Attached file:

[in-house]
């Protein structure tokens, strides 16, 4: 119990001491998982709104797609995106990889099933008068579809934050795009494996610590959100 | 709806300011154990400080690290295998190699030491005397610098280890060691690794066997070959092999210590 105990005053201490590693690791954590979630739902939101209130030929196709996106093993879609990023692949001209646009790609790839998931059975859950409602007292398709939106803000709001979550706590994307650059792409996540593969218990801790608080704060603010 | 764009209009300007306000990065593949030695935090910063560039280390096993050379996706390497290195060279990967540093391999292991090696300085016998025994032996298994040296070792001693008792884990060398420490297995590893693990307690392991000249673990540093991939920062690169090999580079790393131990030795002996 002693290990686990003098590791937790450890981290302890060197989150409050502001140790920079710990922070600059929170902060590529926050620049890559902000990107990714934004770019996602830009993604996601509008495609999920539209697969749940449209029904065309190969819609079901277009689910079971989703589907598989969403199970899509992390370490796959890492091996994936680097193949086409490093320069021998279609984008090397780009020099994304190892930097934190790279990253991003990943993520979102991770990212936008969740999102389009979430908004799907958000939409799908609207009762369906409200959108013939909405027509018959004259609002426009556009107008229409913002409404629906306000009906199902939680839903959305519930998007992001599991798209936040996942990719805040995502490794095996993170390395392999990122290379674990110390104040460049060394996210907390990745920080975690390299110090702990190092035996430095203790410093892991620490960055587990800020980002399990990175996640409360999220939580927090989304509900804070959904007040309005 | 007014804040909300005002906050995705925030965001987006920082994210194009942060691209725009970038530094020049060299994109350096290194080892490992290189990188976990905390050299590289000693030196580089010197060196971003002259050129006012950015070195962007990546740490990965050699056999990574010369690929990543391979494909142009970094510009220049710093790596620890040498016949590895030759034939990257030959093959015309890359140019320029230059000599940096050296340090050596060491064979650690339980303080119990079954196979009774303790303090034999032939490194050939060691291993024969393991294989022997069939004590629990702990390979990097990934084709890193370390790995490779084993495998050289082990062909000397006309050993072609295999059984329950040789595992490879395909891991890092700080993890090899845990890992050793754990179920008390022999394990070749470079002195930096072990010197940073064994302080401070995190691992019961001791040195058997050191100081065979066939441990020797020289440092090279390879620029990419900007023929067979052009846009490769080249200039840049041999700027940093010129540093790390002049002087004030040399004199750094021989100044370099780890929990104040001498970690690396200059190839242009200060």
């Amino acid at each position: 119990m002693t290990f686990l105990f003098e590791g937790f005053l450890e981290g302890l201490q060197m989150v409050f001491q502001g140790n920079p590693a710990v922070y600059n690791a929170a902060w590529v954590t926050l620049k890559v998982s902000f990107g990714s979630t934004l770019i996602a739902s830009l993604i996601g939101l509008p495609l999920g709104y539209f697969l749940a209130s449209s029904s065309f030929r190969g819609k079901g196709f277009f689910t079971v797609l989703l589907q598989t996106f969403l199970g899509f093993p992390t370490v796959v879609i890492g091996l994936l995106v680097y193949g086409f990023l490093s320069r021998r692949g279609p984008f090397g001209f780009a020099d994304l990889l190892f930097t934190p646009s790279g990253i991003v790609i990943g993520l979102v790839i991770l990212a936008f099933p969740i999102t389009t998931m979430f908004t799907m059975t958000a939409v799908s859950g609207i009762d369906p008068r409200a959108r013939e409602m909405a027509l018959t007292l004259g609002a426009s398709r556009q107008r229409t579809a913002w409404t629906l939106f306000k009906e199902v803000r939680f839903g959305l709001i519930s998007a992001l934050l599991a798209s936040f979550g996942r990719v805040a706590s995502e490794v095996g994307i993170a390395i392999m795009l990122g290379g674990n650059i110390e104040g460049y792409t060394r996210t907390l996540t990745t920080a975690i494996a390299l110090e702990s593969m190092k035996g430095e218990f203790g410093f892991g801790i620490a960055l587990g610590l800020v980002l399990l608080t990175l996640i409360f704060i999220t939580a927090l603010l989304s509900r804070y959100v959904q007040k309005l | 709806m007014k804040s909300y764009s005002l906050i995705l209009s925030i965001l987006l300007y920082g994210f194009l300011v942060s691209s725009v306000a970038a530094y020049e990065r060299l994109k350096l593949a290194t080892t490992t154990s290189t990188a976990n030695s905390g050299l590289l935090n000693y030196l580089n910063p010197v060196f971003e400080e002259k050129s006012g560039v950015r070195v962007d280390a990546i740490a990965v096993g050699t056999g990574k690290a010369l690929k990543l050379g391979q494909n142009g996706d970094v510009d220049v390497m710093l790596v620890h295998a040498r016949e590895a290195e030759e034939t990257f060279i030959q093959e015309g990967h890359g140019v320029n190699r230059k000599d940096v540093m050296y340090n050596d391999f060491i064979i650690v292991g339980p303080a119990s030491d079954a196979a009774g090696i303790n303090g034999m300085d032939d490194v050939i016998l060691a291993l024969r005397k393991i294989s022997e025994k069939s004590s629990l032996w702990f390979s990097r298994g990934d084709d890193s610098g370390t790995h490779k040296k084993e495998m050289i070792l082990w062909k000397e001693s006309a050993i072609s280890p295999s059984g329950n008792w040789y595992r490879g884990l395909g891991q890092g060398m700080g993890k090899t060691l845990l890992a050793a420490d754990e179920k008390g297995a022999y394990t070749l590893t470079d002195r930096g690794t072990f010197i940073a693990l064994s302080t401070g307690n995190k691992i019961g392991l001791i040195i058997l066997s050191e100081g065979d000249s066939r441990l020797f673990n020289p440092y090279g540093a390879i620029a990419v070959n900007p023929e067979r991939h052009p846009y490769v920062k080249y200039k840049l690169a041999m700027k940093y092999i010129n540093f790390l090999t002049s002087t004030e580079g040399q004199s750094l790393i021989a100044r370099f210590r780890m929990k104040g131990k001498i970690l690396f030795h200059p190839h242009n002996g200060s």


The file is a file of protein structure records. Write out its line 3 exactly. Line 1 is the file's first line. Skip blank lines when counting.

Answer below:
């Amino acid at each position: 119990m002693t290990f686990l105990f003098e590791g937790f005053l450890e981290g302890l201490q060197m989150v409050f001491q502001g140790n920079p590693a710990v922070y600059n690791a929170a902060w590529v954590t926050l620049k890559v998982s902000f990107g990714s979630t934004l770019i996602a739902s830009l993604i996601g939101l509008p495609l999920g709104y539209f697969l749940a209130s449209s029904s065309f030929r190969g819609k079901g196709f277009f689910t079971v797609l989703l589907q598989t996106f969403l199970g899509f093993p992390t370490v796959v879609i890492g091996l994936l995106v680097y193949g086409f990023l490093s320069r021998r692949g279609p984008f090397g001209f780009a020099d994304l990889l190892f930097t934190p646009s790279g990253i991003v790609i990943g993520l979102v790839i991770l990212a936008f099933p969740i999102t389009t998931m979430f908004t799907m059975t958000a939409v799908s859950g609207i009762d369906p008068r409200a959108r013939e409602m909405a027509l018959t007292l004259g609002a426009s398709r556009q107008r229409t579809a913002w409404t629906l939106f306000k009906e199902v803000r939680f839903g959305l709001i519930s998007a992001l934050l599991a798209s936040f979550g996942r990719v805040a706590s995502e490794v095996g994307i993170a390395i392999m795009l990122g290379g674990n650059i110390e104040g460049y792409t060394r996210t907390l996540t990745t920080a975690i494996a390299l110090e702990s593969m190092k035996g430095e218990f203790g410093f892991g801790i620490a960055l587990g610590l800020v980002l399990l608080t990175l996640i409360f704060i999220t939580a927090l603010l989304s509900r804070y959100v959904q007040k309005l | 709806m007014k804040s909300y764009s005002l906050i995705l209009s925030i965001l987006l300007y920082g994210f194009l300011v942060s691209s725009v306000a970038a530094y020049e990065r060299l994109k350096l593949a290194t080892t490992t154990s290189t990188a976990n030695s905390g050299l590289l935090n000693y030196l580089n910063p010197v060196f971003e400080e002259k050129s006012g560039v950015r070195v962007d280390a990546i740490a990965v096993g050699t056999g990574k690290a010369l690929k990543l050379g391979q494909n142009g996706d970094v510009d220049v390497m710093l790596v620890h295998a040498r016949e590895a290195e030759e034939t990257f060279i030959q093959e015309g990967h890359g140019v320029n190699r230059k000599d940096v540093m050296y340090n050596d391999f060491i064979i650690v292991g339980p303080a119990s030491d079954a196979a009774g090696i303790n303090g034999m300085d032939d490194v050939i016998l060691a291993l024969r005397k393991i294989s022997e025994k069939s004590s629990l032996w702990f390979s990097r298994g990934d084709d890193s610098g370390t790995h490779k040296k084993e495998m050289i070792l082990w062909k000397e001693s006309a050993i072609s280890p295999s059984g329950n008792w040789y595992r490879g884990l395909g891991q890092g060398m700080g993890k090899t060691l845990l890992a050793a420490d754990e179920k008390g297995a022999y394990t070749l590893t470079d002195r930096g690794t072990f010197i940073a693990l064994s302080t401070g307690n995190k691992i019961g392991l001791i040195i058997l066997s050191e100081g065979d000249s066939r441990l020797f673990n020289p440092y090279g540093a390879i620029a990419v070959n900007p023929e067979r991939h052009p846009y490769v920062k080249y200039k840049l690169a041999m700027k940093y092999i010129n540093f790390l090999t002049s002087t004030e580079g040399q004199s750094l790393i021989a100044r370099f210590r780890m929990k104040g131990k001498i970690l690396f030795h200059p190839h242009n002996g200060s």